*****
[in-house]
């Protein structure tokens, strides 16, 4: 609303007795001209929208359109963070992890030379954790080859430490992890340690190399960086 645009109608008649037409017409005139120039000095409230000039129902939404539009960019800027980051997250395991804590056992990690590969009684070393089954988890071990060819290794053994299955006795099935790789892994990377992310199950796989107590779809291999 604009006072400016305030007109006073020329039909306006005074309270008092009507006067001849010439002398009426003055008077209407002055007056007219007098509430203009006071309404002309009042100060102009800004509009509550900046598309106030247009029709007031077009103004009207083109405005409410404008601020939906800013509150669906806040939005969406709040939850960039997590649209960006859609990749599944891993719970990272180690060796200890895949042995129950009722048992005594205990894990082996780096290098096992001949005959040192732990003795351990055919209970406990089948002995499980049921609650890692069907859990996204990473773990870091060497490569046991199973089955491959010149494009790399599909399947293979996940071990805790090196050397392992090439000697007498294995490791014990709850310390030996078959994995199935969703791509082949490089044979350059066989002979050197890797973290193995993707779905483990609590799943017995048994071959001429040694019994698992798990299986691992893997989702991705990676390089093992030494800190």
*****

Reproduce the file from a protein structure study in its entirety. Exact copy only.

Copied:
[in-house]
């Protein structure tokens, strides 16, 4: 609303007795001209929208359109963070992890030379954790080859430490992890340690190399960086 645009109608008649037409017409005139120039000095409230000039129902939404539009960019800027980051997250395991804590056992990690590969009684070393089954988890071990060819290794053994299955006795099935790789892994990377992310199950796989107590779809291999 604009006072400016305030007109006073020329039909306006005074309270008092009507006067001849010439002398009426003055008077209407002055007056007219007098509430203009006071309404002309009042100060102009800004509009509550900046598309106030247009029709007031077009103004009207083109405005409410404008601020939906800013509150669906806040939005969406709040939850960039997590649209960006859609990749599944891993719970990272180690060796200890895949042995129950009722048992005594205990894990082996780096290098096992001949005959040192732990003795351990055919209970406990089948002995499980049921609650890692069907859990996204990473773990870091060497490569046991199973089955491959010149494009790399599909399947293979996940071990805790090196050397392992090439000697007498294995490791014990709850310390030996078959994995199935969703791509082949490089044979350059066989002979050197890797973290193995993707779905483990609590799943017995048994071959001429040694019994698992798990299986691992893997989702991705990676390089093992030494800190």